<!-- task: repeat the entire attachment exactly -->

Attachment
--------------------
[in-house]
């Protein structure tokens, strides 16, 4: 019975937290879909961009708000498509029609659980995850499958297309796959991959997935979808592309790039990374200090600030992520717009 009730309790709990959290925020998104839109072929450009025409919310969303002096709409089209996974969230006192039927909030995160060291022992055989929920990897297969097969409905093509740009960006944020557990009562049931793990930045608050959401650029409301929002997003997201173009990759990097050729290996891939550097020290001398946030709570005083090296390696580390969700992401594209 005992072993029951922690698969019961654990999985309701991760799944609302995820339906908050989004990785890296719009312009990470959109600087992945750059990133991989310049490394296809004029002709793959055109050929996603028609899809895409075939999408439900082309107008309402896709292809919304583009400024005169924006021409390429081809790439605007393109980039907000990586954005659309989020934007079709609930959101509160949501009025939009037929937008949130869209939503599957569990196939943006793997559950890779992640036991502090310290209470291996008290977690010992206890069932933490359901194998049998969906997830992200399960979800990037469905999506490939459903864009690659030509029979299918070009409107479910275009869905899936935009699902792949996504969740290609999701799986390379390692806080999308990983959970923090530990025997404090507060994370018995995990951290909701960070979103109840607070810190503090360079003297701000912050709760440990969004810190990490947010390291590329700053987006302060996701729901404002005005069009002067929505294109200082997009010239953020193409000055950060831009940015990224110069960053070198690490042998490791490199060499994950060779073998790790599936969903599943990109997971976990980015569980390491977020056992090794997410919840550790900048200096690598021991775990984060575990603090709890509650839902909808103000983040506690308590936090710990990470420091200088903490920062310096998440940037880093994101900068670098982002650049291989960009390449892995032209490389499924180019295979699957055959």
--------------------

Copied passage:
[in-house]
């Protein structure tokens, strides 16, 4: 019975937290879909961009708000498509029609659980995850499958297309796959991959997935979808592309790039990374200090600030992520717009 009730309790709990959290925020998104839109072929450009025409919310969303002096709409089209996974969230006192039927909030995160060291022992055989929920990897297969097969409905093509740009960006944020557990009562049931793990930045608050959401650029409301929002997003997201173009990759990097050729290996891939550097020290001398946030709570005083090296390696580390969700992401594209 005992072993029951922690698969019961654990999985309701991760799944609302995820339906908050989004990785890296719009312009990470959109600087992945750059990133991989310049490394296809004029002709793959055109050929996603028609899809895409075939999408439900082309107008309402896709292809919304583009400024005169924006021409390429081809790439605007393109980039907000990586954005659309989020934007079709609930959101509160949501009025939009037929937008949130869209939503599957569990196939943006793997559950890779992640036991502090310290209470291996008290977690010992206890069932933490359901194998049998969906997830992200399960979800990037469905999506490939459903864009690659030509029979299918070009409107479910275009869905899936935009699902792949996504969740290609999701799986390379390692806080999308990983959970923090530990025997404090507060994370018995995990951290909701960070979103109840607070810190503090360079003297701000912050709760440990969004810190990490947010390291590329700053987006302060996701729901404002005005069009002067929505294109200082997009010239953020193409000055950060831009940015990224110069960053070198690490042998490791490199060499994950060779073998790790599936969903599943990109997971976990980015569980390491977020056992090794997410919840550790900048200096690598021991775990984060575990603090709890509650839902909808103000983040506690308590936090710990990470420091200088903490920062310096998440940037880093994101900068670098982002650049291989960009390449892995032209490389499924180019295979699957055959």